7 Common Signs of Sleep Deprivation You Shouldn't Ignore

Sleep deprivation can wreak havoc on everything from mood to memory. Here's how to identify all the signs that you need more sleep.

In our always-on society, there's great temptation, and even pressure, to shortchange sleep. In fact, there's a real misconception that sleep deprivation is some kind of heroic feat, a boast worthy indication of how hard you work, how early you can wake up, how little sleep you (think) you need, how active and social and busy you are.

But sleep isn't just a cozy reward after a long day—and it's certainly not a sign of laziness or weakness. Sufficient sleep—which for adults is defined as getting at least seven hours per night by the CDC—is an absolutely vital driver of every physiological system in the human body. When we're sleep deprived—which more than one third of adults are—our health and wellbeing can suffer in myriad ways: mental, physical, and emotional.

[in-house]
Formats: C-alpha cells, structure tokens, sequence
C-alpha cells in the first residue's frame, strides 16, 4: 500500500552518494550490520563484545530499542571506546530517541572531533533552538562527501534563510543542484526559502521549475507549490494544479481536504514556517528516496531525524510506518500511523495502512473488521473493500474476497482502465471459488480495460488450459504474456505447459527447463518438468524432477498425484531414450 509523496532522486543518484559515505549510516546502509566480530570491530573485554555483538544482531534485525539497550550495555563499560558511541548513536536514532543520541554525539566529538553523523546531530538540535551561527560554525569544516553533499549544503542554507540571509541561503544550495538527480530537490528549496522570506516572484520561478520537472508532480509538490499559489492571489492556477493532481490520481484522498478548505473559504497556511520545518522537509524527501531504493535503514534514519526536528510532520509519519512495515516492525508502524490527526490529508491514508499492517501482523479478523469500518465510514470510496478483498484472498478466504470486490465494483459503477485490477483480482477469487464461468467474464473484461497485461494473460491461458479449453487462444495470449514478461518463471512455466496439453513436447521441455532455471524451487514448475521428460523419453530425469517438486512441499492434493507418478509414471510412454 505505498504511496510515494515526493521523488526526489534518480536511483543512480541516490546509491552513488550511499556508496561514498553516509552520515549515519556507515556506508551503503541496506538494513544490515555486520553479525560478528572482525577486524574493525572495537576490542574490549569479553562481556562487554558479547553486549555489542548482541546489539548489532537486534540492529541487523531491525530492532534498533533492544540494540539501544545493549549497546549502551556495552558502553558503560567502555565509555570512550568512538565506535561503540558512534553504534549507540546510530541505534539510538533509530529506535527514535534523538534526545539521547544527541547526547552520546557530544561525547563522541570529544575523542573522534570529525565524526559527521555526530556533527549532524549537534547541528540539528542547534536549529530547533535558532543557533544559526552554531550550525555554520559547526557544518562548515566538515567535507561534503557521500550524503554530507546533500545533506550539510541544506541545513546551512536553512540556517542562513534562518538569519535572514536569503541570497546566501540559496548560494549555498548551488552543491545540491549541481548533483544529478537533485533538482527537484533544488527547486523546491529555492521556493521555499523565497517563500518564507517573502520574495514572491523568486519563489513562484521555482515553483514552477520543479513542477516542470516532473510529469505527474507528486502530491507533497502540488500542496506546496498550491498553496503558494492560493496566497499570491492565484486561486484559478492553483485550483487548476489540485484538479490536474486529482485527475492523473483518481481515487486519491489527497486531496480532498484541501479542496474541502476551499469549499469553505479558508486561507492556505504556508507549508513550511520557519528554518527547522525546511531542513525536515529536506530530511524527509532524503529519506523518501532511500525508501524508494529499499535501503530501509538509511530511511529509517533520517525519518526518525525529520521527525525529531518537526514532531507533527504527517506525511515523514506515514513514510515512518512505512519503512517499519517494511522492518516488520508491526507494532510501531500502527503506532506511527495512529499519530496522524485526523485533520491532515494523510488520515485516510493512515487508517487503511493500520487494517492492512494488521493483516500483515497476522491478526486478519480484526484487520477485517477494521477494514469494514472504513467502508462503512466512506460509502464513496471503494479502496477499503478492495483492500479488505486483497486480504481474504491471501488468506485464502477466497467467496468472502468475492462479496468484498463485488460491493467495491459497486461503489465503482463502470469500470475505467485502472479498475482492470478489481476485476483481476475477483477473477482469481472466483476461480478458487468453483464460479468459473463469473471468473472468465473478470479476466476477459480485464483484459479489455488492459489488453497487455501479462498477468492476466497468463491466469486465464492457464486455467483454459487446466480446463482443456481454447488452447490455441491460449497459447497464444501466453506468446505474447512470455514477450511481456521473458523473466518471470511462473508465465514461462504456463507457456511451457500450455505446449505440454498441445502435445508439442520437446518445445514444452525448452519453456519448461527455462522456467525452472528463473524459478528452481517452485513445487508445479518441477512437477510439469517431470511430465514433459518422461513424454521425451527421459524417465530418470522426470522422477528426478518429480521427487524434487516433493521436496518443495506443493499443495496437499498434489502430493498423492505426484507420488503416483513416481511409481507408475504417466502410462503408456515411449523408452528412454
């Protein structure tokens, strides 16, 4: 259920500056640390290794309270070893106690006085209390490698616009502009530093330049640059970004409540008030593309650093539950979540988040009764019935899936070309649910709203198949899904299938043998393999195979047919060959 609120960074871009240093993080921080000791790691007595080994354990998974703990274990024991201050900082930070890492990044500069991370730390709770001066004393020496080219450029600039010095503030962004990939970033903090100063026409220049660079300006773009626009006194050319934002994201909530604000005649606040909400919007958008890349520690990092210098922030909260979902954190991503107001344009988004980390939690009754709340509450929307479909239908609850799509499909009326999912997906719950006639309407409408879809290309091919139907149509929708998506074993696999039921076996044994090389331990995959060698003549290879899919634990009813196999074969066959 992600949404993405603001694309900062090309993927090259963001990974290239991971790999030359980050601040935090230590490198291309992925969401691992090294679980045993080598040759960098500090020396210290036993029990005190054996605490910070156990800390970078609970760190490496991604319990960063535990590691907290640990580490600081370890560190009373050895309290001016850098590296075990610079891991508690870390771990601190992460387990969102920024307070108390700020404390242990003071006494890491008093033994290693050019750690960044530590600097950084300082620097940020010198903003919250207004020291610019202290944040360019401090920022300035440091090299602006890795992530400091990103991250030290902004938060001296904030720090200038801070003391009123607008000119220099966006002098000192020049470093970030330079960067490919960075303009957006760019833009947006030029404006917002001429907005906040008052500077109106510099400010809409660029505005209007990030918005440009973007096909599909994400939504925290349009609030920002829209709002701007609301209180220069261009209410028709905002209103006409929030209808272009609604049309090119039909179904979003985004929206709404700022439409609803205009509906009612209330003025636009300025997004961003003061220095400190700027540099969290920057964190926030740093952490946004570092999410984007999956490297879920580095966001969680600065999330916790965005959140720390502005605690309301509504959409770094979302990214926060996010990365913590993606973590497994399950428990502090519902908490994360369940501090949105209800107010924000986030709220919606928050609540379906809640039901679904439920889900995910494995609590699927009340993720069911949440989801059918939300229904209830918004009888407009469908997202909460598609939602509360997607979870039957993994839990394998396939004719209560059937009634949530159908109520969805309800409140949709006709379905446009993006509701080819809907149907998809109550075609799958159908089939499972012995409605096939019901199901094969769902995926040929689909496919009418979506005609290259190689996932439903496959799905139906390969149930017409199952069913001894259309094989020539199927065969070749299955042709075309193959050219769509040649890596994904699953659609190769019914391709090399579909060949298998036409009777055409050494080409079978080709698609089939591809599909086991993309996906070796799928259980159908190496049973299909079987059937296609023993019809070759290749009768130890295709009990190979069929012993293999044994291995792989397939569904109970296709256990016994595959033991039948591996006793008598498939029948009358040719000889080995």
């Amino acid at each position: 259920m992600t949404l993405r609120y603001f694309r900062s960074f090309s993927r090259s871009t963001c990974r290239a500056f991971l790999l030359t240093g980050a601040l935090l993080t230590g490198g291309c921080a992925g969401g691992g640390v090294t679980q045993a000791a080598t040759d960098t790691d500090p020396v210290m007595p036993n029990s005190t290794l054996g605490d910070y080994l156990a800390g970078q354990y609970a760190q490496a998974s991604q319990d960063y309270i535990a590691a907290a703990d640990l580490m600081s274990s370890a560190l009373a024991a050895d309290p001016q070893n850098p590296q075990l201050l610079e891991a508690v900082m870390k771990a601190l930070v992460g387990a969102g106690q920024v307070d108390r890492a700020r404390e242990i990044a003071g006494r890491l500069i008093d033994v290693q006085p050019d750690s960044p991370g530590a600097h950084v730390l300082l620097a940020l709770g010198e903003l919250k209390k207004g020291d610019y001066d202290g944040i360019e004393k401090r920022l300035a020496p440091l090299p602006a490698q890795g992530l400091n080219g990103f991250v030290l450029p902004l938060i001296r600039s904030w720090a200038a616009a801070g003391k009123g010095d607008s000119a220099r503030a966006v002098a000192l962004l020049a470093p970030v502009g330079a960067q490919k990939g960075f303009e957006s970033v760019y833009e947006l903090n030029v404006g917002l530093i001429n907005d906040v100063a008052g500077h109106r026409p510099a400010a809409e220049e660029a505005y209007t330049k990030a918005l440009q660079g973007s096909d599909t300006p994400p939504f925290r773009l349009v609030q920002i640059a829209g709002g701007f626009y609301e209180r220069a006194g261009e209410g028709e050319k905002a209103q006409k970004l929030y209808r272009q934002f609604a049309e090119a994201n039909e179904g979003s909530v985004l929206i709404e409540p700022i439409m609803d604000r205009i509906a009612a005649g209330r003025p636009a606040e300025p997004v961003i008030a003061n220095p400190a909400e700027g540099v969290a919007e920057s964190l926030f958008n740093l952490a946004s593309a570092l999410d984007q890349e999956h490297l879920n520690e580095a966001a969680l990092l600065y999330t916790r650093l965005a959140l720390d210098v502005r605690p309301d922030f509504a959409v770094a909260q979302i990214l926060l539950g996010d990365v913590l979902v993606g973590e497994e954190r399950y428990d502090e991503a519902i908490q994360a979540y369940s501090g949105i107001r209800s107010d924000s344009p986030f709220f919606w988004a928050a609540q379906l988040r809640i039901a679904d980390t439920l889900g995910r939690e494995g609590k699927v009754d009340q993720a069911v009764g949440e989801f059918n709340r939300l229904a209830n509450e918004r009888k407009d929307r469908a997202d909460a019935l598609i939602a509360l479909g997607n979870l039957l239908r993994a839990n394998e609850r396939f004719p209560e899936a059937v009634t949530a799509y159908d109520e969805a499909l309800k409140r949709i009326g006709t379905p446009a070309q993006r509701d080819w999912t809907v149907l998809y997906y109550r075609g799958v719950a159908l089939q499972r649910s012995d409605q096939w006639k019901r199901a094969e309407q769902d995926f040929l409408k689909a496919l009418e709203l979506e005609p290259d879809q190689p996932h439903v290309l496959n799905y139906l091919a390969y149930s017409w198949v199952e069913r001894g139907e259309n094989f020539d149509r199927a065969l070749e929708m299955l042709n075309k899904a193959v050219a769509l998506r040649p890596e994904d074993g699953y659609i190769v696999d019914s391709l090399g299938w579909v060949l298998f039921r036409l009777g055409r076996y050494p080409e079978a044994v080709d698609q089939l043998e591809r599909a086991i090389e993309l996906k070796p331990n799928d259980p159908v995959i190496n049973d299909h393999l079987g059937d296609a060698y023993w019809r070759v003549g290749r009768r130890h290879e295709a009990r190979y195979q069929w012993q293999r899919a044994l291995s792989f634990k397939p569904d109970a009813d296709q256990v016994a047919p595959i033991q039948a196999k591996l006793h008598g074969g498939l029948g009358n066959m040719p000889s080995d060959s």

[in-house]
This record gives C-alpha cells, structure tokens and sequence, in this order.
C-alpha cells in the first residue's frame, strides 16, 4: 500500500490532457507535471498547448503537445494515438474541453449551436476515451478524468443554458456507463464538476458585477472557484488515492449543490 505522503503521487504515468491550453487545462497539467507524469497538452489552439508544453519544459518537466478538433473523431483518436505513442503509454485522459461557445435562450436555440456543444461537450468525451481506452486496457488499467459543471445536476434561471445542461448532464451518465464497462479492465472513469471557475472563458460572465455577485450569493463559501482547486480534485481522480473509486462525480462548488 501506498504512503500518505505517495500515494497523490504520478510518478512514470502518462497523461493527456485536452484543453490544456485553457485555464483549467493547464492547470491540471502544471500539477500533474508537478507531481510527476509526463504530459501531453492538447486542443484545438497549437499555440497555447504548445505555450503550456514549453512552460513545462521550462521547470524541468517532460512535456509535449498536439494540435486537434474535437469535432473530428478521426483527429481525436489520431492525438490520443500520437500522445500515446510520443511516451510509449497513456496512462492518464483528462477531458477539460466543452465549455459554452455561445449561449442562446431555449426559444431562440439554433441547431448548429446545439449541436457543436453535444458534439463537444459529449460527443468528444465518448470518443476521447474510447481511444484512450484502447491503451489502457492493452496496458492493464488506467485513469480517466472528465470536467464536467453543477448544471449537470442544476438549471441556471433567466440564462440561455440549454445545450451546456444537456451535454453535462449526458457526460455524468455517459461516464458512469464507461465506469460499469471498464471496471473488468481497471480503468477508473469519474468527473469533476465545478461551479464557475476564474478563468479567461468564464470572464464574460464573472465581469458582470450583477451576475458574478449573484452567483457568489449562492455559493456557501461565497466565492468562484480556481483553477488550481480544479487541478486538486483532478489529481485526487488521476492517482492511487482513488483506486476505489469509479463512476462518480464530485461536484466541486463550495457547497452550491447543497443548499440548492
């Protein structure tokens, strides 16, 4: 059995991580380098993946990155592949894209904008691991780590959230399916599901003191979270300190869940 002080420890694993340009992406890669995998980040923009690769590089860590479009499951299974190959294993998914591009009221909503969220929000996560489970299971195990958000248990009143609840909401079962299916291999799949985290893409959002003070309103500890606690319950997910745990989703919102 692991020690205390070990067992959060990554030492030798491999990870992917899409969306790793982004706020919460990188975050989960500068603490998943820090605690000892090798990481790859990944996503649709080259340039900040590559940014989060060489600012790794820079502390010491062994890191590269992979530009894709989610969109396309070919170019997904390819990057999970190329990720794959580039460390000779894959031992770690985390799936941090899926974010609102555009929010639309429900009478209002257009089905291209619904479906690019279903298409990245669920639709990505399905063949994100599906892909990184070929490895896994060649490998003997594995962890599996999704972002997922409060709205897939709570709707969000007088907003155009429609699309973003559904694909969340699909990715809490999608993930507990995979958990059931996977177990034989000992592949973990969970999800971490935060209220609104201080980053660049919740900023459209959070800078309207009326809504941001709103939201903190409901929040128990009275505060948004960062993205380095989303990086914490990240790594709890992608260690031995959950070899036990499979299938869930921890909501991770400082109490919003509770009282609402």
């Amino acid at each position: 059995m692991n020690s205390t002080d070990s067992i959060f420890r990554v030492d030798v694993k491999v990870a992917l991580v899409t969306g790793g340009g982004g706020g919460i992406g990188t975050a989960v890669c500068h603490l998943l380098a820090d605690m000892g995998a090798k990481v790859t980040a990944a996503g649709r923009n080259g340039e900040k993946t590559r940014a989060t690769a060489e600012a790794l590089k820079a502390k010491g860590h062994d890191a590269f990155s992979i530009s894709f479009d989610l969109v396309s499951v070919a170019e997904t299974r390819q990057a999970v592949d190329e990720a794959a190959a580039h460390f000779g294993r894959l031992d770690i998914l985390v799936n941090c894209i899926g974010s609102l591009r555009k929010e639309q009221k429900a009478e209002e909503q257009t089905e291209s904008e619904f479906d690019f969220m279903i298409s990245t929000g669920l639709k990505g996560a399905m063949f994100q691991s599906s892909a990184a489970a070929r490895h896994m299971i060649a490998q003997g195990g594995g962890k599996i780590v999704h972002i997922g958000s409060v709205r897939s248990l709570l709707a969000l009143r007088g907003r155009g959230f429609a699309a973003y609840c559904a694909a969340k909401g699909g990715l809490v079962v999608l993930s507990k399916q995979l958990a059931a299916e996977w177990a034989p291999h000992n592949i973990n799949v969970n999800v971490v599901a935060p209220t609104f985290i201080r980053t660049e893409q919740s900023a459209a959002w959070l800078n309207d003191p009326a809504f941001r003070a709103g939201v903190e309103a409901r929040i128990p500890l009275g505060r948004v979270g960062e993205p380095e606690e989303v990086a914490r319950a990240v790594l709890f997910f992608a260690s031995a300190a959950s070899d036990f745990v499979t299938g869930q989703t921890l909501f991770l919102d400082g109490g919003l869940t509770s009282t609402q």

You don't need to have pulled an all-nighter, or find yourself falling asleep mid-sentence, to be considered technically sleep deprived. In fact, you may not even realize you're not getting enough sleep, because you might not feel particularly tired. There are many less obvious signs of sleep deprivation that go beyond yawning, nodding off at your desk, or having heavy eyelids. But getting less than seven hours of sleep a night is all it takes, and the effects are subtle, but cumulative. In his book Why We Sleep: Unlocking the Power of Sleep and Dreams, professor and director of UC Berkeley's Sleep and Neuroimaging Lab, Matthew Walker, PhD, describes scientific research that concludes: sleeping for only six hours a night for 10 days can make you as impaired as someone who's been awake for 24 consecutive hours.

To avoid long-term health issues and improve your day-to-day life, here's how to identify seven sneaky signs of sleep deprivation.

01 of 07

You're exceptionally moody.